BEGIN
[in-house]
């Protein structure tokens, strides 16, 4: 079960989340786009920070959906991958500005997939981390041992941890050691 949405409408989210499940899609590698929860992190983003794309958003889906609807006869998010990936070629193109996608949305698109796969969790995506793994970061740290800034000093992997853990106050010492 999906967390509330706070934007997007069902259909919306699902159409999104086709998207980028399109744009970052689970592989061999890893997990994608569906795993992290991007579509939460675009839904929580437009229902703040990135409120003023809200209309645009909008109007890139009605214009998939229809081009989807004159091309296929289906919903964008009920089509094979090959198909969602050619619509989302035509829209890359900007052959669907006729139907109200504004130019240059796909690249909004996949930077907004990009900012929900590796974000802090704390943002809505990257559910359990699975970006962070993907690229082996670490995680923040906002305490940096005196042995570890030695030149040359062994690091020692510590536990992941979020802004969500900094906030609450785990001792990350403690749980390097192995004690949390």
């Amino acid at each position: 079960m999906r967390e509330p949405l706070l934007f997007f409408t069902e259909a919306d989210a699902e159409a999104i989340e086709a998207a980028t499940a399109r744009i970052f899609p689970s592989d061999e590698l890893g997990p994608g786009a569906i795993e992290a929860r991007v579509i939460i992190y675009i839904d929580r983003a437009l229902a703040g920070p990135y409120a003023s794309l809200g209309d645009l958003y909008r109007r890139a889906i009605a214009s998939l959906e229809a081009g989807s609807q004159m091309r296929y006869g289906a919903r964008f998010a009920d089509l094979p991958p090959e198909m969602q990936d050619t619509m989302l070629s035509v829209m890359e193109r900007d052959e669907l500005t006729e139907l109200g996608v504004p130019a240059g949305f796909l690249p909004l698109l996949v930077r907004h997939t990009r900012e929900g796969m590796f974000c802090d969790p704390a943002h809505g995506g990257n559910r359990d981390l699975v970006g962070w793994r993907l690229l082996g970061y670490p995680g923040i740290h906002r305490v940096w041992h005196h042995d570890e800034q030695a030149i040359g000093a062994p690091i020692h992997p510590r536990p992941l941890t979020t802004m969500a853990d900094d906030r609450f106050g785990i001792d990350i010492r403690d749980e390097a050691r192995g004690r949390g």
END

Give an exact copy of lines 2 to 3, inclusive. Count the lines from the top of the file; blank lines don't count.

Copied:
């Protein structure tokens, strides 16, 4: 079960989340786009920070959906991958500005997939981390041992941890050691 949405409408989210499940899609590698929860992190983003794309958003889906609807006869998010990936070629193109996608949305698109796969969790995506793994970061740290800034000093992997853990106050010492 999906967390509330706070934007997007069902259909919306699902159409999104086709998207980028399109744009970052689970592989061999890893997990994608569906795993992290991007579509939460675009839904929580437009229902703040990135409120003023809200209309645009909008109007890139009605214009998939229809081009989807004159091309296929289906919903964008009920089509094979090959198909969602050619619509989302035509829209890359900007052959669907006729139907109200504004130019240059796909690249909004996949930077907004990009900012929900590796974000802090704390943002809505990257559910359990699975970006962070993907690229082996670490995680923040906002305490940096005196042995570890030695030149040359062994690091020692510590536990992941979020802004969500900094906030609450785990001792990350403690749980390097192995004690949390």
């Amino acid at each position: 079960m999906r967390e509330p949405l706070l934007f997007f409408t069902e259909a919306d989210a699902e159409a999104i989340e086709a998207a980028t499940a399109r744009i970052f899609p689970s592989d061999e590698l890893g997990p994608g786009a569906i795993e992290a929860r991007v579509i939460i992190y675009i839904d929580r983003a437009l229902a703040g920070p990135y409120a003023s794309l809200g209309d645009l958003y909008r109007r890139a889906i009605a214009s998939l959906e229809a081009g989807s609807q004159m091309r296929y006869g289906a919903r964008f998010a009920d089509l094979p991958p090959e198909m969602q990936d050619t619509m989302l070629s035509v829209m890359e193109r900007d052959e669907l500005t006729e139907l109200g996608v504004p130019a240059g949305f796909l690249p909004l698109l996949v930077r907004h997939t990009r900012e929900g796969m590796f974000c802090d969790p704390a943002h809505g995506g990257n559910r359990d981390l699975v970006g962070w793994r993907l690229l082996g970061y670490p995680g923040i740290h906002r305490v940096w041992h005196h042995d570890e800034q030695a030149i040359g000093a062994p690091i020692h992997p510590r536990p992941l941890t979020t802004m969500a853990d900094d906030r609450f106050g785990i001792d990350i010492r403690d749980e390097a050691r192995g004690r949390g």